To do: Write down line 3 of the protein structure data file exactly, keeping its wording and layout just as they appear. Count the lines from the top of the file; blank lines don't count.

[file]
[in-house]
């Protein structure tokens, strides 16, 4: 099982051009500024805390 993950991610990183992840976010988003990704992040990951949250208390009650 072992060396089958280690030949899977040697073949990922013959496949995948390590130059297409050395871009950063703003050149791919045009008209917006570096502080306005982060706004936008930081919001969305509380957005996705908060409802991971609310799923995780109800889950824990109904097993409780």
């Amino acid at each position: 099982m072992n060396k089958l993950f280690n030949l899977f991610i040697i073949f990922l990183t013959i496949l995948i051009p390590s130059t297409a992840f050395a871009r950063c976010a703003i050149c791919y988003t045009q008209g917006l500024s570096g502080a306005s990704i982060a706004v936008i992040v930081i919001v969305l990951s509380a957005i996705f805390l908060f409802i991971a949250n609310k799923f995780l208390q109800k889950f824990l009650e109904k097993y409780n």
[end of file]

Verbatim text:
């Amino acid at each position: 099982m072992n060396k089958l993950f280690n030949l899977f991610i040697i073949f990922l990183t013959i496949l995948i051009p390590s130059t297409a992840f050395a871009r950063c976010a703003i050149c791919y988003t045009q008209g917006l500024s570096g502080a306005s990704i982060a706004v936008i992040v930081i919001v969305l990951s509380a957005i996705f805390l908060f409802i991971a949250n609310k799923f995780l208390q109800k889950f824990l009650e109904k097993y409780n």